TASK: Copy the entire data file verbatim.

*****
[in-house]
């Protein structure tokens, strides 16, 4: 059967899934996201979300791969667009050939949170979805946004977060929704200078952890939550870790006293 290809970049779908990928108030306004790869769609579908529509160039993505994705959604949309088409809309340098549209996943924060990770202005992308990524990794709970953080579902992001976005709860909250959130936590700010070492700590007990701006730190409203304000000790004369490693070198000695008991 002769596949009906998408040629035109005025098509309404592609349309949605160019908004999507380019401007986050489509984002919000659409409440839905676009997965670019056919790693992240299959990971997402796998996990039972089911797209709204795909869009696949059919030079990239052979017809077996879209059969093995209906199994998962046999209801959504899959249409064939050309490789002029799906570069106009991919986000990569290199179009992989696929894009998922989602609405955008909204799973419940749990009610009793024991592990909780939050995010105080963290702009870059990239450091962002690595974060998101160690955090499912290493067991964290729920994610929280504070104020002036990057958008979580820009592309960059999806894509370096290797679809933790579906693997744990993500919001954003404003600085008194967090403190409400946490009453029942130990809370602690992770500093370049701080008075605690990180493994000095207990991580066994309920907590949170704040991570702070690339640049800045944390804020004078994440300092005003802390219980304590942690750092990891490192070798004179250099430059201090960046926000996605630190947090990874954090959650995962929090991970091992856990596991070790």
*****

[in-house]
């Protein structure tokens, strides 16, 4: 059967899934996201979300791969667009050939949170979805946004977060929704200078952890939550870790006293 290809970049779908990928108030306004790869769609579908529509160039993505994705959604949309088409809309340098549209996943924060990770202005992308990524990794709970953080579902992001976005709860909250959130936590700010070492700590007990701006730190409203304000000790004369490693070198000695008991 002769596949009906998408040629035109005025098509309404592609349309949605160019908004999507380019401007986050489509984002919000659409409440839905676009997965670019056919790693992240299959990971997402796998996990039972089911797209709204795909869009696949059919030079990239052979017809077996879209059969093995209906199994998962046999209801959504899959249409064939050309490789002029799906570069106009991919986000990569290199179009992989696929894009998922989602609405955008909204799973419940749990009610009793024991592990909780939050995010105080963290702009870059990239450091962002690595974060998101160690955090499912290493067991964290729920994610929280504070104020002036990057958008979580820009592309960059999806894509370096290797679809933790579906693997744990993500919001954003404003600085008194967090403190409400946490009453029942130990809370602690992770500093370049701080008075605690990180493994000095207990991580066994309920907590949170704040991570702070690339640049800045944390804020004078994440300092005003802390219980304590942690750092990891490192070798004179250099430059201090960046926000996605630190947090990874954090959650995962929090991970091992856990596991070790």